Tanners Creek Plant ends more than six decades of service
- During its first two years in operation – 1951 and 1952 – Tanners Creek Plant was the world’s most efficient steam plant, an achievement recorded again in 1956.
- Indiana General Assembly: “Indiana Michigan Power's Tanners Creek Plant will cease producing electricity in May 2015, but its legacy as a home to many families, community steward, and a reliable electric provider to the people of Indiana will never be forgotten.”
- Rosenberger: “Whenever there is a need, you can count on the employees to be here and to do everything they can to do it right. They’ve always been dedicated.”
LAWRENCEBURG, Ind. -- The bookends of Tanners Creek Plant's lifespan speak volumes about the men and women who have worked there over six decades.
During its first two years in operation – 1951 and 1952 – Tanners Creek Plant was the world’s most efficient steam plant, an achievement recorded again in 1956.
Midway through the 63rd year of the plant’s tenure, when last year’s polar vortex taxed the generation systems of the Midwest and Eastern U.S., Tanners Creek employees – already knowing the plant would be retired the following year -- met the challenge. All four units ran at capacity to meet the need. In a sterling example of the close-knit family that is the Tanners Creek work force, retirees came in to work alongside their brothers and sisters to keep the units running.
Throughout its working life, Tanners Creek has been a reliable staple for Indiana Michigan Power and AEP. At the end of May, Tanners Creek and its four units with a capacity of 995 megawatts (MW) will retire.
Key dates in Tanners Creek Plant history
- 1951 -- Tanners Creek Plant dedicated; Unit 1 operational; named world's most efficient steam plant.
- 1952 -- Unit 2 online; named world's most efficient steam plant.
- 1954 -- Unit 3 online.
- 1956 -- Tanners Creek named world's most efficient steam plant.
- 1964 -- 500-MW Unit 4 online; becomes AEP”S largest generation facility.
- 2002 -- Wins AEP Horizon Award after going two years without an injury.
- 2009-2011; 2011-2014 -- Tanners Creek records two years with no recordable incidents.
- 2012 -- Receives Governor’s Workplace Safety Award.
- 2015 -- Tanners Creek Plant retires.
Tanners Creek Plant is named for the stream that flows into the Ohio River just west of the plant. The stream was named for John Tanner, an 18th century settler across the river, who founded Tanners Station, which later became Petersburg, Ky.
Company officials selected the 200-acre site because it met three essential needs: accessibility to condensing water, accessibility to coal and proximity to power load centers.
The plant’s dedication May 24, 1951, was a major event, drawing more than 600 people including Indiana Gov. Henry Schricker; Philip Sporn, president of AEP forerunner American Gas and Electric Co. and I&M; and business and civic leaders from communities that I&M served, including 25 from Fort Wayne.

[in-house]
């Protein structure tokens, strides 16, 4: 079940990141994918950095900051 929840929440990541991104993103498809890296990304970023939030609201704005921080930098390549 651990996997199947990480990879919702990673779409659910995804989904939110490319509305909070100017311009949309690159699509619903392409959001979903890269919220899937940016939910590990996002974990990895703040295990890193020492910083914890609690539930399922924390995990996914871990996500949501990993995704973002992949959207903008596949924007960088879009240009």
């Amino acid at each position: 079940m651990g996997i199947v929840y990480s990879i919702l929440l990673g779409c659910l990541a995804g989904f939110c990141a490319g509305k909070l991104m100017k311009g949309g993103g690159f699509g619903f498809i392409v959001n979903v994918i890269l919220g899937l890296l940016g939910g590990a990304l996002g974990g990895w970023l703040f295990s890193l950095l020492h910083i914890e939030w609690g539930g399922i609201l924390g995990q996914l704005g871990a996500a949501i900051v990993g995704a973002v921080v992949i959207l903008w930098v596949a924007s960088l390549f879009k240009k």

“Electricity generated here will be used to serve farmers to produce food, factories to turn out defense material, homes to rear children in the American way of life, and schools and institutions to create public and industrial leaders of the future,” the Cincinnati Post reported the day before the dedication.
Pride and Determination
A year after Unit 1 began generating power, Unit 2 came online. Unit 3 began generating electricity in 1954. In 1964, the 500 MW Unit 4 made Tanners Creek the largest generating plant on the AEP system.
From left: Tanners Creek’s first plant manager, E.E. “Pat” Clapper, Indiana Gov. Henry Shricker and Philip Sporn, president of American Gas and Electric, look over the new Tanners Creek Unit 1 during the plant’s dedication May 24, 1951.
Unit 4 used supercritical technology, which has higher efficiency and lower emissions. Though it was not AEP’s first, Tanners Creek Unit 4 helped lead to better performance on later supercritical units.
During construction, workers moved 800,000 cubic yards of earth for the foundations of the first unit ¬– for a floodwall to hold back the Ohio River. The floodwall was put to the test a number of times, the first within nine months of its completion.
Indeed, though even the damaging Flood of 1964 flooded Tanners Creek’s coal yards, the plant continued generating electricity, remembers Tom Kallmeyer, who worked at Tanners Creek for 42 years, the last 14 as plant manager. “We had to come in by boat, but we kept it running,” Kallmeyer said.
“The employees’ commitment to the community and their commitment to excellence is second to none,” said Tim Kerns, who served as Tanners Creek plant manager for five years before taking on the same role at Rockport. “Their versatility to take on different responsibilities stands out.”
Plant employees have long had a can-do approach. “When Tanners Creek said it would be done, it would be done,” said Larry Heffelmire, a 42-year Tanners Creek veteran.
Plant Manager Doug Rosenberger added, “Whenever there is a need, you can count on the employees to be here and to do everything they can to do it right. They’ve always been dedicated.”
That dedication was never more apparent than during the 2014 polar vortex.
Tanners Creek: important in the community
- Annual payroll: $7.7 million (2014)
- Payroll taxes: $3.4 million (2013)
- Local property tax payments: approximately $1.9 million